Table 3. The results of other groups agree reasonably well with the present results. The recommended rate expression listed in Table 3 was derived from the present results; those of Orkin and Khamaganov [18], Atkinson et al. From the purity and the measured rate constants, the influence of impurities was estimated to be 0. The Arrhenius plots and rate parameters measured in this work and reported by other groups are shown in Figure 10 and Table 5. The results reported by Clyne and Holt [16], Nielsen [26], and Brown et al. Watson et al. As is apparent in Figure 10, the results of Watson et al.

At higher temperature, the results of Yamada et al. Table 4. Table 5. In contrast, at lower temperature, the results of Gierczak et al. However, these two results agree with ours in the middle temperature range about room temperature to K. The recommended rate expression was derived from the present results; the results of Liu et al. The difference between our temperature dependence and that of JPL seems to be due to the difference in the temperature ranges considered. Thus, the effect of any impurities remaining in the purified sample seems to be negligible.

Table 6. The Arrhenius plots are shown in Figure 11, and the Arrhenius rate parameters are summarized in Table 7. Table 7. The only available published data are those of Orkin and Khamaganov [18], which are also shown in Figure 11 and Table 7. The recommended rate expression was derived from this work and that of Orkin and Khamaganov [18]. Figure The Arrhenius plots and rate parameters together with results published by other groups are shown in Figure 12 and Table 9.

The recommended rate expression was derived from the present results and those of Gierczak et al. DeMore [14]. Table 8. Experimental conditions and results for measurements of OH radicals with HCFC temperature, k, , technique K cm3 molecule-1 s-1 t,sa no. Table 9.

Suggested Additional Reading:

If the sum total of impurities removed from the original sample is responsible for the decreases in the observed rate constants, the rate constant for the impurities is 1. The estimated rate constant for the impurities in the original sample indicates that their influence on the measured rate constants can be no larger than 1. Figure 13 shows the Arrhenius plots. Table 11 summarizes the room temperature rate constants and the Arrhenius parameters obtained in this study as well as values reported by other groups [29, 33, 34].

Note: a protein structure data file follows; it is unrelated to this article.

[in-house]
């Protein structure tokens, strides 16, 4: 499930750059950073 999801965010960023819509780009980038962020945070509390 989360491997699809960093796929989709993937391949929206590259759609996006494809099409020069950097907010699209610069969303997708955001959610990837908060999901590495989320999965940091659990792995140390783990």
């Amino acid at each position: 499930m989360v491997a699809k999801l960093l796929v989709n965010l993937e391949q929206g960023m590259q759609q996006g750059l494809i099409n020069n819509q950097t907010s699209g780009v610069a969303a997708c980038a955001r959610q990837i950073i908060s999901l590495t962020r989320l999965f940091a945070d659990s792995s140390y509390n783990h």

Fang et al. Our result at K derived from the Arrhenius parameters is 1. This value is in excellent agreement with the values of Watson et al. The rate constant at K reported by Jeong et al. The recommended rate expression was derived from the present results and those of Watson et al.

Table The rate constants for reaction of HCFCa with OH radicals and the experimental conditions for individual measurements over the temperature range — K are summarized in Table Figure 14 and Table 13 show the present results and the values reported by other groups. The results reported by Fang et al. The frequency factor and temperature dependence reported by Clyne and Holt [16] are very different from those reported by other groups.

The recommended rate expression was derived from the present results; those of Fang et al. From the purity and the measured rate constants of the purified sample, the influence of impurities was estimated to be 2. The results of our measurements and the experimental conditions are listed in Table The results are plotted in Figure 15 and summarized in Table Therefore, the recommended rate expression is that derived from the present results. If the sum total of impurities removed from the original sample is responsible for the decreases in the observed rate constants, the rate constant for reaction of the impurities with OH radicals is 8.

If the rate constant for the impurities is as large as 8. Talukdar et al. Figure 16 and Table 17 show the present results and the values reported by other groups. In Figure 16 and Table 17, the results of Huder and DeMore [36] are the unit-weighted averaged values obtained with these two 43 Results of Kinetic Measurements reference compounds. The room temperature rate constant reported by Brown et al. The results of Liu et al. The recommended rate expression was derived from the present results; those of Zhang et al. However, when the purified sample was used for the kinetic measurements, the rate constants were not affected by the reactive impurities.

Table 18 summarizes our experimental conditions and results. The Arrhenius plots and rate parameters are shown in Figure 17 and Table 19, along with literature data.


  • Contact Us!
  • GHG Short-Lived Climate Pollutant Inventory | California Air Resources Board;
  • Mind Change: How Digital Technologies Are Leaving Their Mark on Our Brains.
  • Toxicology of perfluorinated compounds;
  • How to Buy and Sell Real Estate for Financial Freedom: Dozens of Strategies to Fix, Flip, Rent, and Sell Your Way to Real Estate Riches.
  • Atmospheric lifetimes of selected fluorinated ether compounds.

At K, the rate constant reported by Clyne and Holt [16] is about 2 times as large as ours. The frequency factor and temperature dependence reported by Brown et al. Experimental conditions and results for measurements of OH radicals with HCFCb technique k, , t , s or cm3 molecule-1 s-1 U, m s-1 a pressure, torr no. The purity of the sample used in the measurement was higher than The recommended rate expression was derived from the present results; the results of Handwerk and Zellner [23], Watson et al. From the purity and the measured rate constants, the influence of the impurities on the rate constants of the purified sample was estimated to be 0.